We have been doing mugs in ovens at Conde for years now and thought it was time to pass down some of our best tech tips to getting a successful mug every time.
- Get a good oven. If you can find a Cuisinart brick oven, Model Number BRK-300, then I would definitely purchase it. These ovens take longer to heat up but tend to lose less temperature when you open the door. This oven also tends to have a more consistent heat in all parts of the oven. Unfortunately, this oven is discontinued. Currently, we are using a Breville Convection Smart Oven Model B0V800XL/A.
If your oven has a convection feature it may or may not be a good thing. When we do mugs with the Cuisinart BRK-300 we get horrible results with convection on. When we use the Breville oven mentioned above we only get good results with the convection turned on. In a nutshell, each oven is different and will require testing on your part to see whether or not convection is a good choice.
- Make sure the oven is actually at 400 degrees. I have noticed that many ovens will show that they are at the set temperature when they are actually much, much colder. I use an internal oven thermometer that I can leave in the oven and gauge the true temperature of the oven. If you set your mugs into an oven that is the wrong temperature you will get an undercooked mug. I do not use a laser thermometer to test the temperature.
- Keep your Mug wrap in the best possible shape. Before using the mug wrap again on another mug make sure it has completely cooled off to prevent stretching and wear and tear.
- Make sure you have the perfect pressure on your bolt style mug wrap by going finger tight then using a socket wrench to turn it two more revolutions. This will provide the perfect pressure. If you have an electric drill with torque control you can set it so it quickly tightens to exactly this amount of tension. Start on the lowest setting and raise if needed. If you do not have enough pressure this can cause an undercooked, or blurry mug.
- Measure the height of the mug between the two parts that taper and make your image (template) that tall or less. If you try to image in the tapered section you will get a spotty uneven image there.
- Measure from handle to handle but be sure to leave about ¾”-1” gap at the handle, on both sides. The reason for this gap is most mug wraps are not going to get good contact and pressure in these areas.
- Trim the top and bottom edge so none of the paper goes into the tapered section. If excess paper sticks over into the tapered section, the paper could wrinkle and the wrinkles could go down in to the imaging area. Also, use an extra sheet of paper, taped on, with these same measurements to help protect the wrap from sublimation ink.
- Trim the left and right side with a little bit of paper so you can attach heat tape over a section that doesn’t have an image. Use enough tape so the image will not slip and is on tight. We prefer heat tape as it is less likely to slip and it is easier to place the image exactly where we want.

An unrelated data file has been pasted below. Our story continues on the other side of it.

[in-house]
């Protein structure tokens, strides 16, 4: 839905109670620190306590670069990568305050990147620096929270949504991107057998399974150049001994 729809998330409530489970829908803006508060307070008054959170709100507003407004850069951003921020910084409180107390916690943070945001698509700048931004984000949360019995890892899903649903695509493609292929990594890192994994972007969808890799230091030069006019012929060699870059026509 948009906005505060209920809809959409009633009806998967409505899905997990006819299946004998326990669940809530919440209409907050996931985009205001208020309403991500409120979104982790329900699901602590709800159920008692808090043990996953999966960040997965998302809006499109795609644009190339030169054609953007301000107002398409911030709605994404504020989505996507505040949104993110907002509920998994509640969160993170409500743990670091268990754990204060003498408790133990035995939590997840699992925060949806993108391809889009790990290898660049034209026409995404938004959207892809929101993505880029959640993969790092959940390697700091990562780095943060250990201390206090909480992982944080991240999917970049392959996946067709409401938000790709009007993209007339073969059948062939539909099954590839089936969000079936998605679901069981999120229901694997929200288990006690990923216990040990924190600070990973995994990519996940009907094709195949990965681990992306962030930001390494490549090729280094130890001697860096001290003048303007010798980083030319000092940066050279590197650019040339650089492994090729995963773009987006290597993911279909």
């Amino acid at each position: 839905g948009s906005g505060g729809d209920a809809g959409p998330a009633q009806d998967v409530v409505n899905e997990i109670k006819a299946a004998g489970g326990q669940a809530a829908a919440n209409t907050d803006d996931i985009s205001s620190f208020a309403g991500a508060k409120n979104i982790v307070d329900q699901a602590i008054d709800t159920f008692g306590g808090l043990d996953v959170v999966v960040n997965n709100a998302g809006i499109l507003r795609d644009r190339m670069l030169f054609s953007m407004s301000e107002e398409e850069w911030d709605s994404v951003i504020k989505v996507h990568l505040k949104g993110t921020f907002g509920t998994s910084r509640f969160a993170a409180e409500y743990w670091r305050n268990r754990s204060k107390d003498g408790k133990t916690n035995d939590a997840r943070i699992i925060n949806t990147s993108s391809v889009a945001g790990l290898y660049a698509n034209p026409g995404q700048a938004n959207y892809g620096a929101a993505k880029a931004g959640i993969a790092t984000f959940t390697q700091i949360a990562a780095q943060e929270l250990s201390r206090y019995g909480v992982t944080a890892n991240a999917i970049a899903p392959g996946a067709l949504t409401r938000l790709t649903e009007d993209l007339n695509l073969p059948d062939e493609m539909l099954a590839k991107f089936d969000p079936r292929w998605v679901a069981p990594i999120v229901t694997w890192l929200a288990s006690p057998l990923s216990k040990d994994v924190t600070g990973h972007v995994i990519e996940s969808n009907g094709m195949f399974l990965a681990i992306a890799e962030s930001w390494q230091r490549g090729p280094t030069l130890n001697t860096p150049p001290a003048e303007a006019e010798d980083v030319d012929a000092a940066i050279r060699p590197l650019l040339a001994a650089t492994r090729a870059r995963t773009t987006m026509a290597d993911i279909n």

- Not every mug is perfectly round and occasionally one will have peaks and valleys in it. You will feel the transfer touching some places and hovering in others. If you see this and are not getting perfect results you can lightly wet the entire transfer so the paper is easier to push down into these valleys. If you see a pinched transfer in any area after cooking, you may need to wet the transfer or lessen your pressure slightly.
- When you remove the mug, be sure to use the right type of gloves so you won’t get burned.
- If you are unsure if you have cooked the mug enough you can peel up the corners and check for a good image. As long as the paper does not move you can put it back and cook longer. If you must do this then your oven may not be hot enough, you may need to increase your pressure (if you use too much pressure you will may stretch out the wrap over time, or you may need to cook longer.
- When you have finished the mug, you want to get the transfer off as quickly as possible or you want to cool the mug off as quickly as possible. This is to stop the sublimation process. You can place the mug in front of a fan to aid in the cooling process.
- If and when you mess up a mug be sure to keep it so you can use it later for testing. If you can manage a solid RGB black from top to bottom and handle to handle then you are doing good.
If you take time to experiment and learn your particular oven, you will be making perfect mugs every time. If you take care of your mug wrap, oven and prepare the mug properly you will be consistently successful at sublimating mugs! It is better to spend a little extra time and get every mug right then risk having to reorder more mugs.
Call your Conde rep today for any additional questions or inquiries, they are happy to help!
For any technical difficulties, call or email our tech support department at (251) 633-5704 or firstname.lastname@example.org